David: Your 'Barbershop Series' paintings are among your best-known works (included in 'British Art Show 9' at Wolverhampton Art Gallery). What led you to explore this aspect of Afro-Caribbean culture?
Hurvin: I was living in London and had gone back to Birmingham to visit my Dad. I went to collect him from this local barbershop, which was in the attic room of the barber's home. I'd had my hair cut there when I was young and the barber, Peter Brown, had kept the place going. My dad was there with a few other older guys and it felt like I was going back in time. There was something about being in that place that felt like these men were keeping alive the spirit of a former age, of when they first came to this country from the Caribbean. The colour of the walls made it feel like a little bit of the Caribbean had been transported into that room. That strong blue colour felt like places I'd seen in the Caribbean where people weren't afraid to use colour. I had my camera with me and so I asked to take some photographs and things went from there.
David: Some have seen the blue, white and red colour scheme in those paintings as a tacit reference to the Union Jack, a way of nodding to questions of identity and belonging. Was that intentional?
Hurvin: No. I can't control what people see in the work. It's like when you're looking at an abstract painting and someone says they can see a face; you might get annoyed by that, but you can't stop them from seeing it. The barbershop paintings are quite open and there is space for ambiguity. Maybe through that ambiguity you can start to bring some of those questions in, but I don't want to force an opinion in my paintings.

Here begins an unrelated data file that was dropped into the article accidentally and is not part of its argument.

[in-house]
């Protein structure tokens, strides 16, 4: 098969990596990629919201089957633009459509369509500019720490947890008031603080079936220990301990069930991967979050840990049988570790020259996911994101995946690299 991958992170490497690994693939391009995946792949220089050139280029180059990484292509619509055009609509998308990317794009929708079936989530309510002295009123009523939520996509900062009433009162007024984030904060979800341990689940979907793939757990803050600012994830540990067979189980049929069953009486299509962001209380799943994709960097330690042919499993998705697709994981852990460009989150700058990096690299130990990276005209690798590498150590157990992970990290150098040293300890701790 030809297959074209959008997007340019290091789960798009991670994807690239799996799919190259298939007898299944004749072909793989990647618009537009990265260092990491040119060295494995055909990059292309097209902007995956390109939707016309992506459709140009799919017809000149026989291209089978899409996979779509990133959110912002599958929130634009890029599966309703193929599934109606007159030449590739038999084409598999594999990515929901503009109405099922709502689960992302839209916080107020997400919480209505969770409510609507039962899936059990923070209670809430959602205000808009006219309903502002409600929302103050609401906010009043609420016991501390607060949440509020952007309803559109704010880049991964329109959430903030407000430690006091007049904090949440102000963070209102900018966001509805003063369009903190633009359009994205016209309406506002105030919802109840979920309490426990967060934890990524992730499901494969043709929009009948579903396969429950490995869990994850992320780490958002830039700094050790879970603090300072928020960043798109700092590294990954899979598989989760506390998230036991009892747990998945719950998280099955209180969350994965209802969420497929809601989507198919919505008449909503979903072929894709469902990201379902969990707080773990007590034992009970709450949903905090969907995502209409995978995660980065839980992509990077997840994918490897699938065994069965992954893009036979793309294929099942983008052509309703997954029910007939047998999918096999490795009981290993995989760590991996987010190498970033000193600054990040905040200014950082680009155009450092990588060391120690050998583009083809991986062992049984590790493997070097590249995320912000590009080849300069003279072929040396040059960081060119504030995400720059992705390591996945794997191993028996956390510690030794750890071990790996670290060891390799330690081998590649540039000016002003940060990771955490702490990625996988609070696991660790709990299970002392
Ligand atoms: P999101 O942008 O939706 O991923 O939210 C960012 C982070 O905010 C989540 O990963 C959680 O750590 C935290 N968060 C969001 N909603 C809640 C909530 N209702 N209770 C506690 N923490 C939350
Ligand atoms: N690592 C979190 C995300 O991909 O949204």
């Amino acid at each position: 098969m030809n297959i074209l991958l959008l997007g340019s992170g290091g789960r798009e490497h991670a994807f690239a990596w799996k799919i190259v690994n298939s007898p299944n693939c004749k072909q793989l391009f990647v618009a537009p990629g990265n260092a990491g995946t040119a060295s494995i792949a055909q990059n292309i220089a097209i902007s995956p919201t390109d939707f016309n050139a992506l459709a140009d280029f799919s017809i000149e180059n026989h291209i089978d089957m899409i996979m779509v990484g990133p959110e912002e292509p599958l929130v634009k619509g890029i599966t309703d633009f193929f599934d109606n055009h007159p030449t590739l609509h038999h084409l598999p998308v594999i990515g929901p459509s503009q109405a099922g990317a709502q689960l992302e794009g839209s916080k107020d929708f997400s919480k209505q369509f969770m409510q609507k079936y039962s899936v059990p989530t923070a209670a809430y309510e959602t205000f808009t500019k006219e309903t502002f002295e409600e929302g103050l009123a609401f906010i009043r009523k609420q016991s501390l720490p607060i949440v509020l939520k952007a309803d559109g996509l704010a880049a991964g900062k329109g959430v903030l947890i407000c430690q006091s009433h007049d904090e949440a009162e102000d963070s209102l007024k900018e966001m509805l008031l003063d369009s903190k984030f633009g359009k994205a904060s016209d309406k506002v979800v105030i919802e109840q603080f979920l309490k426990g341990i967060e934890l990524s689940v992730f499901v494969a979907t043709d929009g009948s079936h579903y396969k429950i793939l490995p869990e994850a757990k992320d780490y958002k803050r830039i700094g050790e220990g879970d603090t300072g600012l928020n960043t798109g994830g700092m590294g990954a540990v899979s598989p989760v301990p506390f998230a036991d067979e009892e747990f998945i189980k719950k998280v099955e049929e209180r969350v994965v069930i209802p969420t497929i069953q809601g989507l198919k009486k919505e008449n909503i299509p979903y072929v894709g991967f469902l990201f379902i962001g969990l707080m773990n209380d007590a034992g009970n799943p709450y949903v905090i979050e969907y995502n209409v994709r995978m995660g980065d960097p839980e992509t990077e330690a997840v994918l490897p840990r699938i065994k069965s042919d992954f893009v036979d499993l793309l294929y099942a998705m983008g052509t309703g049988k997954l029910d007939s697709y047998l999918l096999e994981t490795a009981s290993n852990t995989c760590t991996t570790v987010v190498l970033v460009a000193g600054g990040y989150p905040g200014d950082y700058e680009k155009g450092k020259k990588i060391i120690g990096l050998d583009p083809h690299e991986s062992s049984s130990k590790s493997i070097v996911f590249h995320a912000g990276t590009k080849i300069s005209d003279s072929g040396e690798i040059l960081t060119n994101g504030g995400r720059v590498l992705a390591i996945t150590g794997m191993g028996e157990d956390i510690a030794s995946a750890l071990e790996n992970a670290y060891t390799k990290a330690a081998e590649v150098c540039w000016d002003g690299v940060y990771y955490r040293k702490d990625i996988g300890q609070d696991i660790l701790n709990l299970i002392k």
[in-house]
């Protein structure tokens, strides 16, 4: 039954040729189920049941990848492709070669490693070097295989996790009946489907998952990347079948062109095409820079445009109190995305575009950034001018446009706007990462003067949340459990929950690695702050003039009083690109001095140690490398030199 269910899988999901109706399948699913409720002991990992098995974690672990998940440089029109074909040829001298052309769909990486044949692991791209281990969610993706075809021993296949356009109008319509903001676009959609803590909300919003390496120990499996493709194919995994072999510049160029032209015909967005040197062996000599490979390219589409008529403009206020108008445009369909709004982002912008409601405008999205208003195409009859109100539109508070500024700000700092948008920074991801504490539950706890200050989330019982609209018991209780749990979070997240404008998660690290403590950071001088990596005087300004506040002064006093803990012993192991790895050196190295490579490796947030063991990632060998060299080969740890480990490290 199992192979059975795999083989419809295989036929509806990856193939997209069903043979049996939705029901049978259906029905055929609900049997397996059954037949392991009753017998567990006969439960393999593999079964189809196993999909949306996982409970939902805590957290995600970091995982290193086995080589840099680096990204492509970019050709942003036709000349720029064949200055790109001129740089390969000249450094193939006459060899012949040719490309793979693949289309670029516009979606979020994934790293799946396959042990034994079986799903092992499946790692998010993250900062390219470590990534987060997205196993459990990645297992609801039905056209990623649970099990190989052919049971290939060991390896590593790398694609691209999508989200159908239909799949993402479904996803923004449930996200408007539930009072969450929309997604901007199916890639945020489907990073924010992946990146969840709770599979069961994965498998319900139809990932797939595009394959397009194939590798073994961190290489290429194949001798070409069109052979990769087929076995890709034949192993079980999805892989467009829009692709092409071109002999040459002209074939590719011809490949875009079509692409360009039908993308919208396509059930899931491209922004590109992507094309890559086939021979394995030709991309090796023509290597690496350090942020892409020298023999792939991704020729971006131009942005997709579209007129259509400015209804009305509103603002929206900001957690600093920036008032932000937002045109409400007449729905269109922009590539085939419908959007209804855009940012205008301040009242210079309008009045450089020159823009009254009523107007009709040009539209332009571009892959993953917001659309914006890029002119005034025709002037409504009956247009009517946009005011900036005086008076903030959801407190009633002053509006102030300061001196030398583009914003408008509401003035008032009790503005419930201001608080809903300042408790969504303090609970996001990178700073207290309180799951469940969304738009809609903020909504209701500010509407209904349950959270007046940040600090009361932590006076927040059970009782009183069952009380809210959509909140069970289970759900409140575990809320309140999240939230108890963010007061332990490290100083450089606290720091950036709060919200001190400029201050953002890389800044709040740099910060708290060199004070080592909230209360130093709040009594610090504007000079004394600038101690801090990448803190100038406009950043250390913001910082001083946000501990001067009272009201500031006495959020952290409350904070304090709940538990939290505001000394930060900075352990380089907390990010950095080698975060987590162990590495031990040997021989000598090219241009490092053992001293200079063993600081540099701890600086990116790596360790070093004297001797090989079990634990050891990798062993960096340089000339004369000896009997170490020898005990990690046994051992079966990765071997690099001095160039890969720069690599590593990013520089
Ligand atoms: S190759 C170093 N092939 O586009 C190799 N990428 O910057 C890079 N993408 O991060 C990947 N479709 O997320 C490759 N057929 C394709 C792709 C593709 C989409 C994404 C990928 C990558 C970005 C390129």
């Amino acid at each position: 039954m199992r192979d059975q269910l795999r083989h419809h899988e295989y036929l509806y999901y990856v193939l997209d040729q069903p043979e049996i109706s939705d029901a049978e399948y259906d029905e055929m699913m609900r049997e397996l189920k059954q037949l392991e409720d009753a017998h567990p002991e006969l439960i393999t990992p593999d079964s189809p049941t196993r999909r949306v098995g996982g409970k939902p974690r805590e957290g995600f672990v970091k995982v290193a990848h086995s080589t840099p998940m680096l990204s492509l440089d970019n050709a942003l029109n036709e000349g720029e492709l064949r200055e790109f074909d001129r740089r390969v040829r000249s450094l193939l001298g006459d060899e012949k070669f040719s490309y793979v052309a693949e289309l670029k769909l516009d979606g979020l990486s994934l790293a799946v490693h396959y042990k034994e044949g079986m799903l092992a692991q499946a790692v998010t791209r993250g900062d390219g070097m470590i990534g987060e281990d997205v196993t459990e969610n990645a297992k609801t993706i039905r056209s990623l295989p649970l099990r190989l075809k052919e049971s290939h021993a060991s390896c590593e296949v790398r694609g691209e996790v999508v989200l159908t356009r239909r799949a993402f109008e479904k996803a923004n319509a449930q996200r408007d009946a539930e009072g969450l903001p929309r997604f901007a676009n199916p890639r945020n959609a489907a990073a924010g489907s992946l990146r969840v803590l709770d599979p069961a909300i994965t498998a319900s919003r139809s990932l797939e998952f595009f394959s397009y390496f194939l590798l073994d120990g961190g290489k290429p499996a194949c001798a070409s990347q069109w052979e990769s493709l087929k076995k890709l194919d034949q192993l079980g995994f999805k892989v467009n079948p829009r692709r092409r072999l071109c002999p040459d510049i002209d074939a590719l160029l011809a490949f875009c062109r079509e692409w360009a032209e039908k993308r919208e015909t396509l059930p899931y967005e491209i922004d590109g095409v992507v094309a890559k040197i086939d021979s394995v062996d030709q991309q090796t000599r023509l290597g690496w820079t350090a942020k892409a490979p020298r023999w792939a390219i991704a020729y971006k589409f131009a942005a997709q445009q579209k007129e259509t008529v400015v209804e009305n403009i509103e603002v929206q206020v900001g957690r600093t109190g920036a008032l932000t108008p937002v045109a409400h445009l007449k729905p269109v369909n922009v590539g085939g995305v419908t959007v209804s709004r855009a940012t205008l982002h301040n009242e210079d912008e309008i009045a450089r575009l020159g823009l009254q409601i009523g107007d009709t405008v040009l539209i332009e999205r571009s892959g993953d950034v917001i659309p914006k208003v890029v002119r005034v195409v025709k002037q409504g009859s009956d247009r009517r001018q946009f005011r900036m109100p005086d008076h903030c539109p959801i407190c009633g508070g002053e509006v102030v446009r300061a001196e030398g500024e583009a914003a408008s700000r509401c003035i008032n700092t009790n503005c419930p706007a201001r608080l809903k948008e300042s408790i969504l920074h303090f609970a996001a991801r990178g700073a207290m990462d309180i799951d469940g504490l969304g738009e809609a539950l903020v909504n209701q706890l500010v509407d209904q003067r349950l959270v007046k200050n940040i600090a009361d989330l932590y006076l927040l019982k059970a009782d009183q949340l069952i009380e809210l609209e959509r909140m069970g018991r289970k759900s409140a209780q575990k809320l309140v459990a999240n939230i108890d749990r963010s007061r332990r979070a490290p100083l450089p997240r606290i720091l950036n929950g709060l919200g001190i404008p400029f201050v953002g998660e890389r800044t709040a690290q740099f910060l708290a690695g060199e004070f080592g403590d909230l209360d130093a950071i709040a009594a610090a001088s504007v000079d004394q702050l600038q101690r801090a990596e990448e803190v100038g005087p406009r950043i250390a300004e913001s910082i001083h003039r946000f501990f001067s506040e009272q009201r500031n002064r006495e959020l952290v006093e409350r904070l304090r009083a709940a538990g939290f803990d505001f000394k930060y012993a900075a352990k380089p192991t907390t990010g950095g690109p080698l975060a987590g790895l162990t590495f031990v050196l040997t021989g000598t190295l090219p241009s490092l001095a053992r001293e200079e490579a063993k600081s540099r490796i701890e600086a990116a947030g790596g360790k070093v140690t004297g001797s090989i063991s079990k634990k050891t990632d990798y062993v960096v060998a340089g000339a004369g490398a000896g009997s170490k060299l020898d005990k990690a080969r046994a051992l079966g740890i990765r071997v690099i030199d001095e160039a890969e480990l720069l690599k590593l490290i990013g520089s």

David: While politics remains a fairly subdued element of your work, your painting Is it OK to be Black? (2015–2016), in the Arts Council Collection, speaks more overtly to questions of Black identity. What prompted this work?
Hurvin: I was trying to make a painting about figures that were seen as influential to the Caribbean community. When you go to these barbershops, there's lots of photographs on the walls; you've got pictures with the different hairstyles on offer, and then there's often other people: sportsmen, political figures, actors. And this made me wonder, what are they really asking me here?
For the painting I chose Marcus Garvey, Malcolm X and Martin Luther King because these were key figures that people in the Black community were looking to. There are more ambiguous figures in there, but those are the ones that everyone knows. It's tied up with questions that were being asked about how Black people can become properly seen as part of society, how do we stop this feeling that we're being suppressed. Today we're living in an unusual moment where we are maybe finding our voice, or society is now embracing and understanding some of the questions we've been raising, but those historical figures and their ideas are still present.
The title came from a Tam Joseph painting of a barbershop, Is it OK at the Back? (1983), which is what is often said to people as they're leaving the barbershop; they have two mirrors and they check the back of your hair, and they say: 'is it OK at the back?'. But I kind of misheard it as 'Is it OK to be Black?'. So I kept the title.
David: What is it about painting that you continue to find so appealing?
Hurvin: I enjoy the fact that it's kind of archaic. There is a constant discussion about whether painting is dead or not, that it's an outdated medium. And, yes, maybe it is. But it's still here. There's something fundamental about it. It's like a fundamental act to want to paint, to want to represent your environment in some way. I still find it a fascinating medium and there are things I still want to do, things I want to make.
David Trigg, writer, critic and art historian
A selection of Hurvin's works from the last two decades is included in 'Life Between Islands: Caribbean-British Art 1950s – Now' at Tate Britain, which runs from 1st December 2021 to 3rd April 2022.
Hurvin's 'Barbershop' paintings will be included in 'British Art Show 9' at Wolverhampton Art Gallery from 22nd January to 10th April 2022.